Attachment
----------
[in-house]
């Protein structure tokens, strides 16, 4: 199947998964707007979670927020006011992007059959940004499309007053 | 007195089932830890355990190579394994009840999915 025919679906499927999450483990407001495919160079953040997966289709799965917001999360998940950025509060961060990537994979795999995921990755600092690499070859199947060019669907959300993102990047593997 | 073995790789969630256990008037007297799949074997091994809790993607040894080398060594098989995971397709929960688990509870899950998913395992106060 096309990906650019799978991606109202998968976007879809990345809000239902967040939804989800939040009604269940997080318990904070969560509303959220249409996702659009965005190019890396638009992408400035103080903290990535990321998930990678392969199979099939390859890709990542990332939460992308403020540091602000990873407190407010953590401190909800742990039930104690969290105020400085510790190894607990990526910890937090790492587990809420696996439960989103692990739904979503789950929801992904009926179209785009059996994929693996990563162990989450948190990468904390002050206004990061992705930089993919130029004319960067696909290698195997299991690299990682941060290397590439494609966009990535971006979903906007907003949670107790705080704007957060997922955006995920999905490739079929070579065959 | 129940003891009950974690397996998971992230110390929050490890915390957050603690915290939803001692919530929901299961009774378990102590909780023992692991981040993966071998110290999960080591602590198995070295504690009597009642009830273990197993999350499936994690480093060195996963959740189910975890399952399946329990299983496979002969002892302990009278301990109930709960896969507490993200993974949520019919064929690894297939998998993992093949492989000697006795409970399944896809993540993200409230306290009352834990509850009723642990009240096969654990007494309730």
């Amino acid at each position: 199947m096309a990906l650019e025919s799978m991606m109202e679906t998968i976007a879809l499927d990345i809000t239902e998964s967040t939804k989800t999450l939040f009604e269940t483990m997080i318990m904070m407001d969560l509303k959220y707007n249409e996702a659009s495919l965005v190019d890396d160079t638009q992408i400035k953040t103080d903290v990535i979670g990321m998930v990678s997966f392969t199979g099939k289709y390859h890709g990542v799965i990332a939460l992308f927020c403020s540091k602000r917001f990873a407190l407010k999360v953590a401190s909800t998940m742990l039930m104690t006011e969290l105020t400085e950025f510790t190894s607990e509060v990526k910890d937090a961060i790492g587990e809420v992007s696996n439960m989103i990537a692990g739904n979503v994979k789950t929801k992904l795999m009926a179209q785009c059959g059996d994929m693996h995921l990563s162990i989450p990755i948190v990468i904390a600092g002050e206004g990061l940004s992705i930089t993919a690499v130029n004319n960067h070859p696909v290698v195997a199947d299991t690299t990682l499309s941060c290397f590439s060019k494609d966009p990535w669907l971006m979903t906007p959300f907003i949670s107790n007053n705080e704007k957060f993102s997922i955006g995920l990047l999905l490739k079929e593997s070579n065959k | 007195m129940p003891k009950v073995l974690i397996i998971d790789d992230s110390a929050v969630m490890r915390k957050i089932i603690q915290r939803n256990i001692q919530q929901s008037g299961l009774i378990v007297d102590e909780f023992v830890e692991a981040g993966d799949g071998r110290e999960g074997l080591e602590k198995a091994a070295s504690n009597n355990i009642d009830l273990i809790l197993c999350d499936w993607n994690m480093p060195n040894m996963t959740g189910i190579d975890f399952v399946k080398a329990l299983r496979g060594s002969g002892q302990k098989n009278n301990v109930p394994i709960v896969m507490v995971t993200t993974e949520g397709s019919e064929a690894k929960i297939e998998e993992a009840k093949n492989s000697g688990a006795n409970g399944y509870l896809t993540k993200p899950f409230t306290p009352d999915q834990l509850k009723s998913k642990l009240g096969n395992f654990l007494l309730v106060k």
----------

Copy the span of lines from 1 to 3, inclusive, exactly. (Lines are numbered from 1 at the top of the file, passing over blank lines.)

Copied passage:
[in-house]
């Protein structure tokens, strides 16, 4: 199947998964707007979670927020006011992007059959940004499309007053 | 007195089932830890355990190579394994009840999915 025919679906499927999450483990407001495919160079953040997966289709799965917001999360998940950025509060961060990537994979795999995921990755600092690499070859199947060019669907959300993102990047593997 | 073995790789969630256990008037007297799949074997091994809790993607040894080398060594098989995971397709929960688990509870899950998913395992106060 096309990906650019799978991606109202998968976007879809990345809000239902967040939804989800939040009604269940997080318990904070969560509303959220249409996702659009965005190019890396638009992408400035103080903290990535990321998930990678392969199979099939390859890709990542990332939460992308403020540091602000990873407190407010953590401190909800742990039930104690969290105020400085510790190894607990990526910890937090790492587990809420696996439960989103692990739904979503789950929801992904009926179209785009059996994929693996990563162990989450948190990468904390002050206004990061992705930089993919130029004319960067696909290698195997299991690299990682941060290397590439494609966009990535971006979903906007907003949670107790705080704007957060997922955006995920999905490739079929070579065959 | 129940003891009950974690397996998971992230110390929050490890915390957050603690915290939803001692919530929901299961009774378990102590909780023992692991981040993966071998110290999960080591602590198995070295504690009597009642009830273990197993999350499936994690480093060195996963959740189910975890399952399946329990299983496979002969002892302990009278301990109930709960896969507490993200993974949520019919064929690894297939998998993992093949492989000697006795409970399944896809993540993200409230306290009352834990509850009723642990009240096969654990007494309730």
């Amino acid at each position: 199947m096309a990906l650019e025919s799978m991606m109202e679906t998968i976007a879809l499927d990345i809000t239902e998964s967040t939804k989800t999450l939040f009604e269940t483990m997080i318990m904070m407001d969560l509303k959220y707007n249409e996702a659009s495919l965005v190019d890396d160079t638009q992408i400035k953040t103080d903290v990535i979670g990321m998930v990678s997966f392969t199979g099939k289709y390859h890709g990542v799965i990332a939460l992308f927020c403020s540091k602000r917001f990873a407190l407010k999360v953590a401190s909800t998940m742990l039930m104690t006011e969290l105020t400085e950025f510790t190894s607990e509060v990526k910890d937090a961060i790492g587990e809420v992007s696996n439960m989103i990537a692990g739904n979503v994979k789950t929801k992904l795999m009926a179209q785009c059959g059996d994929m693996h995921l990563s162990i989450p990755i948190v990468i904390a600092g002050e206004g990061l940004s992705i930089t993919a690499v130029n004319n960067h070859p696909v290698v195997a199947d299991t690299t990682l499309s941060c290397f590439s060019k494609d966009p990535w669907l971006m979903t906007p959300f907003i949670s107790n007053n705080e704007k957060f993102s997922i955006g995920l990047l999905l490739k079929e593997s070579n065959k | 007195m129940p003891k009950v073995l974690i397996i998971d790789d992230s110390a929050v969630m490890r915390k957050i089932i603690q915290r939803n256990i001692q919530q929901s008037g299961l009774i378990v007297d102590e909780f023992v830890e692991a981040g993966d799949g071998r110290e999960g074997l080591e602590k198995a091994a070295s504690n009597n355990i009642d009830l273990i809790l197993c999350d499936w993607n994690m480093p060195n040894m996963t959740g189910i190579d975890f399952v399946k080398a329990l299983r496979g060594s002969g002892q302990k098989n009278n301990v109930p394994i709960v896969m507490v995971t993200t993974e949520g397709s019919e064929a690894k929960i297939e998998e993992a009840k093949n492989s000697g688990a006795n409970g399944y509870l896809t993540k993200p899950f409230t306290p009352d999915q834990l509850k009723s998913k642990l009240g096969n395992f654990l007494l309730v106060k």